- Applicants’ Counsel: Senior Counsel: Willie Duminy and Dawid Welgemoed
- The applicants are: Border Deep Sea Angling Association, Kei Mouth Ski Boat Club, Natural Justice and Greenpeace Africa.
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*Urgent interdict filed to protect the Wild Coast
30 November: Yesterday evening four environmental and human rights organisations* – supported by environmental law firm, Cullinan & Associates – filed an urgent interim-interim interdict against Shell in the Eastern Cape Division of the Grahamstown High Court to prevent the fossil fuel company from commencing seismic testing along the ecologically diverse and sensitive marine environment of South Africa’s Wild Coast. The testing was due to start tomorrow, 1 December 2021.
Confirmation of the filing
Cullinan & Associates delivered a certificate of urgency to the Registrar yesterday at approximately 12h45, 29 November. Acting Judge Govindjee’s Directive was received at around 14h20, which saw the matter as urgent, and determined the following in relation to interim-interim interdict:
- Applicants to issue and file papers yesterday, 29 November
- Respondents who intend to oppose are to deliver notice of opposition and answering affidavit by 16h00 today, 30 November
- Applicants to deliver replying affidavit, if any, by 13h00 tomorrow, 1 December
- Applicants and (opposing) Respondents to file heads by 13h00 tomorrow, 1 December.
The papers were filed at the High Court of South Africa, Eastern Cape Division, Grahamstown, and served electronically on Shell’s attorneys yesterday on 29 November 2021. The matter will be heard in Grahamstown and argued virtually at 14h00 tomorrow, 1 December 2021.
*The applicants are: Border Deep Sea Angling Association, Kei Mouth Ski Boat Club, Natural Justice and Greenpeace Africa.
Summary of grounds
Our view is that the commencement of the seismic exploration activities are prima facie unlawful until Shell has applied for, and obtained, the necessary Environmental Authorisation in terms of the National Environmental Management Act (NEMA).
We also believe that the decision-making process amounts to unjust administrative action since interested and affected parties were not informed of the granting of the exploration right or given an opportunity to appeal it. The public were also not notified of the two applications to renew the exploration right.
The vessel would, for five months, fire air guns every 10 seconds through 6,011km² of ocean surface, firing extremely loud shock wave emissions that penetrate through 3km of water and 40km into the Earth’s crust below the seabed. Marine life on the sensitive Wild Coast would be disturbed and destroyed with many sea creatures like whales, dolphins, seals, penguins, sharks and even crabs and tiny shellfish being negatively impacted by the blasts in the coming months. The Wild Coast’s pristine beaches and biodiversity attract millions of tourists every year. Seismic surveys have been linked to decreased sightings of marine life and decreased catch rates for commercial fishing.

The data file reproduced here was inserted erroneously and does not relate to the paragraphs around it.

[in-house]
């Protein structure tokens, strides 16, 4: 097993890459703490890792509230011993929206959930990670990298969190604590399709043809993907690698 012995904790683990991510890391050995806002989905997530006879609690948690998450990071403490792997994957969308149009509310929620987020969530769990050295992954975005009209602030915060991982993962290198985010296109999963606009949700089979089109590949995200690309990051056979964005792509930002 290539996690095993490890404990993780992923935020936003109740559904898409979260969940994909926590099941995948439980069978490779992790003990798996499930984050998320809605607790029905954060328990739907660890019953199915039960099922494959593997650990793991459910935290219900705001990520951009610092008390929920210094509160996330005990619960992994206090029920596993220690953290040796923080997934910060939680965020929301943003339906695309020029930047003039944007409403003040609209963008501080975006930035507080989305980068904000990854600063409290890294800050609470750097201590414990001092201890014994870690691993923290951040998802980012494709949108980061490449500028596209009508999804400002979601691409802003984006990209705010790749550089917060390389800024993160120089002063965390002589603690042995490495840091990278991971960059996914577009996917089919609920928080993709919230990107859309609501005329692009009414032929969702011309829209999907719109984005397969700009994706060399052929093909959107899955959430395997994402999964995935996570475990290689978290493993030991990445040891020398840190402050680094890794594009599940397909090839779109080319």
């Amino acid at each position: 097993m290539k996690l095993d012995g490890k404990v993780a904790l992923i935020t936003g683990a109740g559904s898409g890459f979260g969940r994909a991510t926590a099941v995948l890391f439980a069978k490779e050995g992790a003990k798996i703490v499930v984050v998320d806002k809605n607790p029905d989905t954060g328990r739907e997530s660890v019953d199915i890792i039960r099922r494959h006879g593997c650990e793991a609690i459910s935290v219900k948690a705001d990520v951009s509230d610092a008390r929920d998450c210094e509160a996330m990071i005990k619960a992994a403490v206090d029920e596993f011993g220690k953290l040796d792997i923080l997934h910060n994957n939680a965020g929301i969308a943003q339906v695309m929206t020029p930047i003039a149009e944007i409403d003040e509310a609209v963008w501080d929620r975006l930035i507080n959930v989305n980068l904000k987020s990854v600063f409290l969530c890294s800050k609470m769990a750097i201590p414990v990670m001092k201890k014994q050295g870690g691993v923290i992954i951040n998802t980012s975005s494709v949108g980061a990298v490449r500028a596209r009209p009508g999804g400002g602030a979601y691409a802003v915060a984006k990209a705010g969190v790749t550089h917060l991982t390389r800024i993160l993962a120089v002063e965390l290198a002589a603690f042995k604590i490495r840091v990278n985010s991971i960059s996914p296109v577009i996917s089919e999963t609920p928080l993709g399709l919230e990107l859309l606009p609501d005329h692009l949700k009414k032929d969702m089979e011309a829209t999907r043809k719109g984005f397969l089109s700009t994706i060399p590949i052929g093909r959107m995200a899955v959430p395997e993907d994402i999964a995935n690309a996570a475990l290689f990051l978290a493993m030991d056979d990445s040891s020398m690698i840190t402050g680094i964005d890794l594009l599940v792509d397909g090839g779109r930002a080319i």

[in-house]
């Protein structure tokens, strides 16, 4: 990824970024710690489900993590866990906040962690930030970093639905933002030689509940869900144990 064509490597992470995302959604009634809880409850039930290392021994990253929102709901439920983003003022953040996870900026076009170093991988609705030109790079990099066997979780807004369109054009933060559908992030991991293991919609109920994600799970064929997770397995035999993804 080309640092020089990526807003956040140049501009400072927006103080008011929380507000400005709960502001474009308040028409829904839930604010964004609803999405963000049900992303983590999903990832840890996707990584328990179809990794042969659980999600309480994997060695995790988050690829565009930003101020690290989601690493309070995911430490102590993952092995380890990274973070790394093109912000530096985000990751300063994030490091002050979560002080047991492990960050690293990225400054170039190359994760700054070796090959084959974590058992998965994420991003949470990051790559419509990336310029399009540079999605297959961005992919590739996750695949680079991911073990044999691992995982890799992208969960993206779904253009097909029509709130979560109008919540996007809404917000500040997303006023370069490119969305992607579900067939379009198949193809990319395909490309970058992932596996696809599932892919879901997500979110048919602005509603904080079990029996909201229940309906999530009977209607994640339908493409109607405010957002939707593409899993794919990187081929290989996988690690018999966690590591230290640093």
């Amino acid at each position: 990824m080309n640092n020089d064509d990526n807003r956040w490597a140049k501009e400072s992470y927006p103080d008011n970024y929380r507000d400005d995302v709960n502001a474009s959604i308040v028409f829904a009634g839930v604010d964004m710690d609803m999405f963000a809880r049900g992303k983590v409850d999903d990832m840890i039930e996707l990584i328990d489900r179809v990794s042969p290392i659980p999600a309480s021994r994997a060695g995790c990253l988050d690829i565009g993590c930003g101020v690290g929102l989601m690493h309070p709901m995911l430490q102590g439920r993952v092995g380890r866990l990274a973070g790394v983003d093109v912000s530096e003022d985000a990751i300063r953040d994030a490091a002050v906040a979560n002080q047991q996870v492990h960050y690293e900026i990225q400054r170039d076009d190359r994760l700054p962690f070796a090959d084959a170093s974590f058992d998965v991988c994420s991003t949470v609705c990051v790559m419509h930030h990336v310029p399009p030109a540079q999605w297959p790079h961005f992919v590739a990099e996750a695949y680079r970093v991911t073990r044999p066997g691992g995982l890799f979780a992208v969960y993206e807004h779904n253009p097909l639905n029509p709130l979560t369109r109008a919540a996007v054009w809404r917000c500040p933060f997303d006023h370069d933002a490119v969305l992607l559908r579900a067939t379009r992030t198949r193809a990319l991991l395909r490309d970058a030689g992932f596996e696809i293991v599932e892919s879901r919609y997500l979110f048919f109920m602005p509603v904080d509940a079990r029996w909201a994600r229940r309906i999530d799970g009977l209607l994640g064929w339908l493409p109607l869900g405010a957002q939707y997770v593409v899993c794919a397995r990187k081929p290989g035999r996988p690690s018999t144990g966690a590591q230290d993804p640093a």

The planned seismic survey, and planned activity thereafter will have direct and dire impacts on the social, economic and cultural rights, and ultimately the right to self determination of the communities of eXolobeni, Nqamakwe and Port Saint Johns, which depend heavily on eco-tourism and fishing for livelihoods and subsistence, and who safeguard this land as sacred and deeply connected to their identity and heritage. The needs and rights of these communities, the stewards of our seas, land and biodiversity, far outweigh the selfish interests of companies like Shell.
The mitigation measures proposed by Shell are wholly inadequate for South Africa’s most diverse coastline and will cause irreparable harm to whales, dolphins, crayfish, endemic reef fish, fish larvae, turtles, birdlife and zooplankton. Many listed as Threatened and Protected Species are located directly within the survey area. Shell’s own documents state that the surveys should not take place in December due to migratory whales (now in calf) traversing the area.
The applicants intend putting expert evidence before the court to expose how irrational and socially unjust it is for Shell to continue looking for more oil and gas reserves when the reserves already discovered cannot be used without causing catastrophic climate change, especially in light of the Dutch court ruling ordering Shell to reduce its greenhouse gas emissions by 47% within this decade.
Comments from applicants:
“This flies in the face of the government’s responsibility to protect and safeguard human rights and the environment. It also undermines our government’s obligation under the Paris Climate Agreement to mitigate the climate crisis for people now, and for future generations, and contradicts the commitments made at the recent COP26 in Glasgow to lower emissions and advance a just transition.” – Pooven Moodley, Natural Justice, Executive Director.
“It’s ludicrous that this is even being considered as an option by our government to look for gas and oil reserves in an evolving ‘greener’ world in any of our coastal waters, let alone the extremely biodiverse and sensitive Wild Coast. We will not take this lying down and will do all in our power to put a stop to it.” – John Luef, Border Deep Sea Angling Association.
“Shell’s activities threaten to destroy the Wild Coast and the lives of the people living there. We know that Shell is a climate criminal, destroying people’s lives and the planet for profit. South Africa’s problems do not require violent extraction nor destruction of the environment and community livelihoods. The best and most immediate solution is a just transition to renewable energy, ensuring safe and decent/work jobs, and energy access for all.” – Happy Khambule, Senior Climate and Energy Campaign Manager for Greenpeace Africa.